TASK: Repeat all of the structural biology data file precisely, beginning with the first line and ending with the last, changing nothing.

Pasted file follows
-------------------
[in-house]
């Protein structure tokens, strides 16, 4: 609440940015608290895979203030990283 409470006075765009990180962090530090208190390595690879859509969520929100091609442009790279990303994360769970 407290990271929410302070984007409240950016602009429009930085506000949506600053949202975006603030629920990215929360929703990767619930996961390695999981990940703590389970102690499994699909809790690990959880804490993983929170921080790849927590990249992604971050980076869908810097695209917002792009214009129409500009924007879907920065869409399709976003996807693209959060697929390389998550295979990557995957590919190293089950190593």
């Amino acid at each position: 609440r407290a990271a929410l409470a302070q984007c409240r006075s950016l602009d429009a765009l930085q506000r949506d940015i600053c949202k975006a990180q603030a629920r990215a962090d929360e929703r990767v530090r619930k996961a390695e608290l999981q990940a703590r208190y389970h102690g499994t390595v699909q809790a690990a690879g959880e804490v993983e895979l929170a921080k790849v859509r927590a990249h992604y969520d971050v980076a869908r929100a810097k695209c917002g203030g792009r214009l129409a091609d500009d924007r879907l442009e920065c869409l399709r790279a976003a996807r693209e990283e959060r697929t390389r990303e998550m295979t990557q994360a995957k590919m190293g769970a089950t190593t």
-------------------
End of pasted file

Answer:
[in-house]
């Protein structure tokens, strides 16, 4: 609440940015608290895979203030990283 409470006075765009990180962090530090208190390595690879859509969520929100091609442009790279990303994360769970 407290990271929410302070984007409240950016602009429009930085506000949506600053949202975006603030629920990215929360929703990767619930996961390695999981990940703590389970102690499994699909809790690990959880804490993983929170921080790849927590990249992604971050980076869908810097695209917002792009214009129409500009924007879907920065869409399709976003996807693209959060697929390389998550295979990557995957590919190293089950190593």
């Amino acid at each position: 609440r407290a990271a929410l409470a302070q984007c409240r006075s950016l602009d429009a765009l930085q506000r949506d940015i600053c949202k975006a990180q603030a629920r990215a962090d929360e929703r990767v530090r619930k996961a390695e608290l999981q990940a703590r208190y389970h102690g499994t390595v699909q809790a690990a690879g959880e804490v993983e895979l929170a921080k790849v859509r927590a990249h992604y969520d971050v980076a869908r929100a810097k695209c917002g203030g792009r214009l129409a091609d500009d924007r879907l442009e920065c869409l399709r790279a976003a996807r693209e990283e959060r697929t390389r990303e998550m295979t990557q994360a995957k590919m190293g769970a089950t190593t």